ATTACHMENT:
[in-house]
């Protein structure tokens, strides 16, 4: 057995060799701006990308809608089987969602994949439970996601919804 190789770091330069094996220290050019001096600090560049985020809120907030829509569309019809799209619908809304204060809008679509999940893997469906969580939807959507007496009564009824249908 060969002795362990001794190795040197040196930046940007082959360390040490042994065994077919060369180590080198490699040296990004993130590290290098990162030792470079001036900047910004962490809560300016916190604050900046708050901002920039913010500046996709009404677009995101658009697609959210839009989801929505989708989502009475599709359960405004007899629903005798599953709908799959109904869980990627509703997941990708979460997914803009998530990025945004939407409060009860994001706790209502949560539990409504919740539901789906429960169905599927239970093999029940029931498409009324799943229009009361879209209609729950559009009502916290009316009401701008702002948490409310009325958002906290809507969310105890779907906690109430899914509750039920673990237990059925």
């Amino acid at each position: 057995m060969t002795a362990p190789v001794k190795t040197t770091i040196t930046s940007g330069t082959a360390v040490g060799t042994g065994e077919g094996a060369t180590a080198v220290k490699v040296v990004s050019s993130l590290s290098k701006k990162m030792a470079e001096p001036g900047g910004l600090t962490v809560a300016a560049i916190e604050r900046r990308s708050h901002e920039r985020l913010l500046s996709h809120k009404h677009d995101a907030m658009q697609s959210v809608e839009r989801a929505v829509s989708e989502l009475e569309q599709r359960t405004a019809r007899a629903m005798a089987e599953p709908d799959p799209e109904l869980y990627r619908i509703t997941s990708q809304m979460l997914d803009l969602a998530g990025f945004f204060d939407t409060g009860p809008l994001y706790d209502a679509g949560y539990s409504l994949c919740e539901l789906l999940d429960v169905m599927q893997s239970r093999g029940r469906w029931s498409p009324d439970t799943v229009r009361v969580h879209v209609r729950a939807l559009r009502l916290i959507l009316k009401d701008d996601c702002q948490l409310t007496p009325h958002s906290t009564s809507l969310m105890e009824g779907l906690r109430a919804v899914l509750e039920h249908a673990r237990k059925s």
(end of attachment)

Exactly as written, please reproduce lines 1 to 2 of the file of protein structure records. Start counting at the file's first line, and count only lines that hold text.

[in-house]
């Protein structure tokens, strides 16, 4: 057995060799701006990308809608089987969602994949439970996601919804 190789770091330069094996220290050019001096600090560049985020809120907030829509569309019809799209619908809304204060809008679509999940893997469906969580939807959507007496009564009824249908 060969002795362990001794190795040197040196930046940007082959360390040490042994065994077919060369180590080198490699040296990004993130590290290098990162030792470079001036900047910004962490809560300016916190604050900046708050901002920039913010500046996709009404677009995101658009697609959210839009989801929505989708989502009475599709359960405004007899629903005798599953709908799959109904869980990627509703997941990708979460997914803009998530990025945004939407409060009860994001706790209502949560539990409504919740539901789906429960169905599927239970093999029940029931498409009324799943229009009361879209209609729950559009009502916290009316009401701008702002948490409310009325958002906290809507969310105890779907906690109430899914509750039920673990237990059925």